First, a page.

Ibrahim Haddad is a well-known profile in the global open source community. His career started in the late nineties as a software developer focusing on open source software. Over two decades later, he is now Vice President of Strategic Programs at the Linux Foundation, where he leads the LF AI Foundation. He is highly passionate about open source and more importantly about the collaboration methodology where he focused a lot of his energy at the Linux Foundation on facilitating vendor-neutral environments for advancing open source innovation.
We reached out to him as the author of several publications on open source related topics and specifically open source compliance. More recently, he revisited his “Metrics to compare software composition analysis tools”, a live document he hosts on Google drive now with contributions from Thomas Steenbergen (HERE Technologies), Gilles Gravier (Wipro), and Jeff Luszcz (Palamida). The document, originally Chapeter 12 of his ebook “Open Source Compliance in the Enterprise (2nd Edition), has been updated to better reflect today’s use of SCA tools, and the possible metrics one should consider when shopping for a tool that meets their requirements.
Hi Ibrahim, what made you revisit this document?
Thank you Fredrik for contacting me and for the opportunity to shed light on this ongoing effort of documenting key metrics to consider when evaluating SCA tools. I created the initial version of this document about two and a half years ago just before I released the second edition of Open Source Compliance in the Enterprise. Back then, every conversation I had around open source compliance involved the challenge of evaluating compliance tools available in the market both as commercial and open source solutions. My idea was very simple – let’s come up with a set of metrics that we can standardize and use for evaluating and comparing tools in that space. I put together the initial set of core metrics and published it with the e-book. Two plus years later, these tools have evolved in different ways; there are several new entrants into the market; many tools now support the detection of security vulnerabilities and offer a wide range of new and improved features. In parallel, as a consumer of these tools, I always felt the pain of going through these different demos and trying to distill information that will help guide my decision on what tool to use and for what purpose.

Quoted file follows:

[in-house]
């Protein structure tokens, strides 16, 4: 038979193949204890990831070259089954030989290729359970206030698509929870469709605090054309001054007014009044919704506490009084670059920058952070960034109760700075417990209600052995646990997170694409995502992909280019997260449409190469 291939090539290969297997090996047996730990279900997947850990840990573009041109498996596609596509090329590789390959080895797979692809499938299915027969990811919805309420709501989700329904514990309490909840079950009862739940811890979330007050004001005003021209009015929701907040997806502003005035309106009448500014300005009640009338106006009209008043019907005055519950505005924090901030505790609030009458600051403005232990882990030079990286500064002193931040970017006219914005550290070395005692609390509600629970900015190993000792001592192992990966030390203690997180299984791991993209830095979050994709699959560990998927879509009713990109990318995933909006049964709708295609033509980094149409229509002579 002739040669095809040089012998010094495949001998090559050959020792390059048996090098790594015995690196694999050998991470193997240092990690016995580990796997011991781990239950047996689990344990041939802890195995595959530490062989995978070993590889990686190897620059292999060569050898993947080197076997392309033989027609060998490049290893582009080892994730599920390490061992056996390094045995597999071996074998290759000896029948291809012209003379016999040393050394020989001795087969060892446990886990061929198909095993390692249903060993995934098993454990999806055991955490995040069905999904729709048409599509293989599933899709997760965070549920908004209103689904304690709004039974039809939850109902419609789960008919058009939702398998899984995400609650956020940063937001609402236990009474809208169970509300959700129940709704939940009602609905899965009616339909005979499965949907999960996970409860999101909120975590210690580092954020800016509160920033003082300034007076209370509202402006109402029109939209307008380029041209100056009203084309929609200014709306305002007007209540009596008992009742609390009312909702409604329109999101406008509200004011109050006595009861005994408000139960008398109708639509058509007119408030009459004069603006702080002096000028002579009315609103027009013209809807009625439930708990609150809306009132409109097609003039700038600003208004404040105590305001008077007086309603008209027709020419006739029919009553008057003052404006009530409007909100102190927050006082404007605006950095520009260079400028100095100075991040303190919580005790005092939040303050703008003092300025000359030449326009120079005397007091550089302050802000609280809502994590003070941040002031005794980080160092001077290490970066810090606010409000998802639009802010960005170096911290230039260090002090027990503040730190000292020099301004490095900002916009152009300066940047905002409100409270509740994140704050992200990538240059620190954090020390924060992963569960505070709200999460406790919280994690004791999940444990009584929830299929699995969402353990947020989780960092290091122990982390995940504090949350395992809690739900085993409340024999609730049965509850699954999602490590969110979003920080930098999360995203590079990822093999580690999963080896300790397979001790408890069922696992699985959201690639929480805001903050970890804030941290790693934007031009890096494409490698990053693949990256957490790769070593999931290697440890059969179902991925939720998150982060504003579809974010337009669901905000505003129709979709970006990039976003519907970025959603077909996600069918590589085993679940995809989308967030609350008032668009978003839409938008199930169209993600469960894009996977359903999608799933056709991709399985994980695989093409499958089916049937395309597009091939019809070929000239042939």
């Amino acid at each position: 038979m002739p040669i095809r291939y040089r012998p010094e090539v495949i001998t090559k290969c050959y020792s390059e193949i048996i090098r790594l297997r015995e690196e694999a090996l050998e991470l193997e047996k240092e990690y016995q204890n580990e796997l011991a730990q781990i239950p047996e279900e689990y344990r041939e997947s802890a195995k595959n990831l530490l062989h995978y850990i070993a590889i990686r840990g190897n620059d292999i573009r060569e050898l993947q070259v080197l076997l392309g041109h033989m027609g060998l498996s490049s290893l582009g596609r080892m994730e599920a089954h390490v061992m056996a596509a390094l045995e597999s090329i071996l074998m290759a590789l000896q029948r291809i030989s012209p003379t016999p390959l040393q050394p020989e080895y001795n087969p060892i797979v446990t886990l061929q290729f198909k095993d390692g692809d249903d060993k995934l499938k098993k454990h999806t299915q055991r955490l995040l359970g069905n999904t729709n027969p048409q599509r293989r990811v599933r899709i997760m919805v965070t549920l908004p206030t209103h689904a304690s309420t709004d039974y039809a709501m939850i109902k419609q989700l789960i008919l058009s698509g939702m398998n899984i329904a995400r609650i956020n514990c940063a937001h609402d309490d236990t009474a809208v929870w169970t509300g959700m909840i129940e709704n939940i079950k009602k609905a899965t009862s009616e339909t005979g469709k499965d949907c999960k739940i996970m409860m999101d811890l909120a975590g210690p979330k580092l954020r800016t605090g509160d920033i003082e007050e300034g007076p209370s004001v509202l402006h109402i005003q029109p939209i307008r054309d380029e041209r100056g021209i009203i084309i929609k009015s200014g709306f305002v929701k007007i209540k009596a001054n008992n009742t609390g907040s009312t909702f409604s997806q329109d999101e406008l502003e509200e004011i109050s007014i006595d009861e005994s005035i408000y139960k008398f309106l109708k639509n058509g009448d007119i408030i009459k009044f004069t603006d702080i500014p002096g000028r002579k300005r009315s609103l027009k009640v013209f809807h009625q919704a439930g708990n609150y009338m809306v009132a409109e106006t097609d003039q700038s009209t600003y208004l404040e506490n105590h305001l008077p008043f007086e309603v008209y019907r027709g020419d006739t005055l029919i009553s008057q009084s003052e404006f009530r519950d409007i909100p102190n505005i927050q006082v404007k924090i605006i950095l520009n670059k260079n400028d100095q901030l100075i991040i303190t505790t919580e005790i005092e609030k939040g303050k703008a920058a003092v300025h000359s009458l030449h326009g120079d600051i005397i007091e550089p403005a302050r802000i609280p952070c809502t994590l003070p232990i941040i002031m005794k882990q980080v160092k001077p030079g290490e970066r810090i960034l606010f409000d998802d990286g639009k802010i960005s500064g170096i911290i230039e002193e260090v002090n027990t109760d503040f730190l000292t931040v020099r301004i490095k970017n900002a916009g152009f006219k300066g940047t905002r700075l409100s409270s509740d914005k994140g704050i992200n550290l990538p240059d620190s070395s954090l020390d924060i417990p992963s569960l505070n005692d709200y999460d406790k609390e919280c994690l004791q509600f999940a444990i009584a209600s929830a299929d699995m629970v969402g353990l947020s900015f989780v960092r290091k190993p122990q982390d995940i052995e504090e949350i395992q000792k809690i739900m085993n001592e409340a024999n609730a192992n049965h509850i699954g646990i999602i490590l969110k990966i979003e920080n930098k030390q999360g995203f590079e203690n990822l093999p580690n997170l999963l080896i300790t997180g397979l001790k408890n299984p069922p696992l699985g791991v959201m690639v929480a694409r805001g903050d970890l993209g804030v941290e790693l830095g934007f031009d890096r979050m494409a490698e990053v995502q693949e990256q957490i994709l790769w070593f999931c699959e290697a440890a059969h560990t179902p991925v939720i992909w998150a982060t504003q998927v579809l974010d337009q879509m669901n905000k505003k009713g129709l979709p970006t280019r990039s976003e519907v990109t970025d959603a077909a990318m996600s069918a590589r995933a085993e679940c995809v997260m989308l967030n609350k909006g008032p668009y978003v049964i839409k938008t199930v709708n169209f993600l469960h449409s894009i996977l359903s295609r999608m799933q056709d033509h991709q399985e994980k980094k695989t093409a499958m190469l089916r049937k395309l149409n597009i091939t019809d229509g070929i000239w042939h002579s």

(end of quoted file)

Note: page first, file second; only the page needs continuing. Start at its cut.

In the past couple months, It became essential to me to revisit the chapter as an independent paper, update it, receive feedback from professionals on what they consider when they evaluate and compare these tools, and document the whole of that following an open and transparent process.
What are the most recent metrics that are added to the document?
This is a hard question to address. I think the most appropriate answer would be – that depends on your specific requirements. The document captures 10 different categories to evaluate:
- Knowledge base
- Detection capabilities
- Ease of use
- Operational capabilities
- Integration capabilities
- Security vulnerability database
- Advanced discovery methods
- Deployment models
- Reporting capabilities
There might be other categories that we’re missing and for that I would invite anyone reading this Q&A to contribute to the document.
As a user of this document and someone looking to evaluate SCA tools, I would encourage them to create their evaluation criteria based on requirements that they mostly care about. Then proceed with the evaluation which will include rating the tools with respect to metrics set within each of these categories.
What’s new in this updated second revision? We have organized the top level major categories and significantly improved the description of each of them. More importantly, we’ve also added a large number of sub-criteria within each of the categories making it easy to formulate the questions you should ask the tool vendor to learn more about the specific features.
Why is snippet detection important in someone’s compliance/security endeavor?
I personally believe that support for snippet detection and identification is key in any license compliance effort. My hypothesis is very simple. Open source software use in commercial products and services is ubiquitous. Software developers incorporate open source code in proprietary code bases in two forms: